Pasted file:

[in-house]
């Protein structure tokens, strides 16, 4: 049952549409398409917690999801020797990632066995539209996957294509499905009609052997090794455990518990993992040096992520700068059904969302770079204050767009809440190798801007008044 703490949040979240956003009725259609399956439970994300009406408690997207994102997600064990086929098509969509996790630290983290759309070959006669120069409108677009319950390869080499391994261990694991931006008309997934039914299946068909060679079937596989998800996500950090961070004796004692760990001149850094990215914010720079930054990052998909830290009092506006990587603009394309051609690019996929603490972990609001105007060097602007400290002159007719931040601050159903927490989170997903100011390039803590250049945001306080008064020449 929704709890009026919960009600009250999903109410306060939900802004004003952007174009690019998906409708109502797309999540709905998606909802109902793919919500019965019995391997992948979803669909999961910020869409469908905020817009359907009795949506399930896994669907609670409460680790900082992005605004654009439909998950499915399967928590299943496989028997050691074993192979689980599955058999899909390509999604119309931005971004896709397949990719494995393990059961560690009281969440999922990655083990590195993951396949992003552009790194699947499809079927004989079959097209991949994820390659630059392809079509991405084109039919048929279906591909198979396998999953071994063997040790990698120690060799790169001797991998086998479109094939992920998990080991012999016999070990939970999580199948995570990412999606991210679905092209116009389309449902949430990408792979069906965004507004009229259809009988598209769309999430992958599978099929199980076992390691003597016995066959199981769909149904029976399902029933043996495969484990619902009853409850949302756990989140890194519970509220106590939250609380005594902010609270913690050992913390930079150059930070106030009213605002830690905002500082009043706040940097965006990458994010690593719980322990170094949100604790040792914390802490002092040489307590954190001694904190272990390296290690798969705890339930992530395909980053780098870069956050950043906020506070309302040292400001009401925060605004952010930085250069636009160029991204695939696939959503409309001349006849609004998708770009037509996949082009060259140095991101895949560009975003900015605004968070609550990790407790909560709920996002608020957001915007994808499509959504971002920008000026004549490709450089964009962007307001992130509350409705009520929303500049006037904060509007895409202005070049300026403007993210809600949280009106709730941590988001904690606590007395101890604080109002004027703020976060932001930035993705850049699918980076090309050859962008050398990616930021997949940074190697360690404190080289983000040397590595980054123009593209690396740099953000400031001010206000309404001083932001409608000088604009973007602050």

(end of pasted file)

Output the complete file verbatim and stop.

[in-house]
């Protein structure tokens, strides 16, 4: 049952549409398409917690999801020797990632066995539209996957294509499905009609052997090794455990518990993992040096992520700068059904969302770079204050767009809440190798801007008044 703490949040979240956003009725259609399956439970994300009406408690997207994102997600064990086929098509969509996790630290983290759309070959006669120069409108677009319950390869080499391994261990694991931006008309997934039914299946068909060679079937596989998800996500950090961070004796004692760990001149850094990215914010720079930054990052998909830290009092506006990587603009394309051609690019996929603490972990609001105007060097602007400290002159007719931040601050159903927490989170997903100011390039803590250049945001306080008064020449 929704709890009026919960009600009250999903109410306060939900802004004003952007174009690019998906409708109502797309999540709905998606909802109902793919919500019965019995391997992948979803669909999961910020869409469908905020817009359907009795949506399930896994669907609670409460680790900082992005605004654009439909998950499915399967928590299943496989028997050691074993192979689980599955058999899909390509999604119309931005971004896709397949990719494995393990059961560690009281969440999922990655083990590195993951396949992003552009790194699947499809079927004989079959097209991949994820390659630059392809079509991405084109039919048929279906591909198979396998999953071994063997040790990698120690060799790169001797991998086998479109094939992920998990080991012999016999070990939970999580199948995570990412999606991210679905092209116009389309449902949430990408792979069906965004507004009229259809009988598209769309999430992958599978099929199980076992390691003597016995066959199981769909149904029976399902029933043996495969484990619902009853409850949302756990989140890194519970509220106590939250609380005594902010609270913690050992913390930079150059930070106030009213605002830690905002500082009043706040940097965006990458994010690593719980322990170094949100604790040792914390802490002092040489307590954190001694904190272990390296290690798969705890339930992530395909980053780098870069956050950043906020506070309302040292400001009401925060605004952010930085250069636009160029991204695939696939959503409309001349006849609004998708770009037509996949082009060259140095991101895949560009975003900015605004968070609550990790407790909560709920996002608020957001915007994808499509959504971002920008000026004549490709450089964009962007307001992130509350409705009520929303500049006037904060509007895409202005070049300026403007993210809600949280009106709730941590988001904690606590007395101890604080109002004027703020976060932001930035993705850049699918980076090309050859962008050398990616930021997949940074190697360690404190080289983000040397590595980054123009593209690396740099953000400031001010206000309404001083932001409608000088604009973007602050």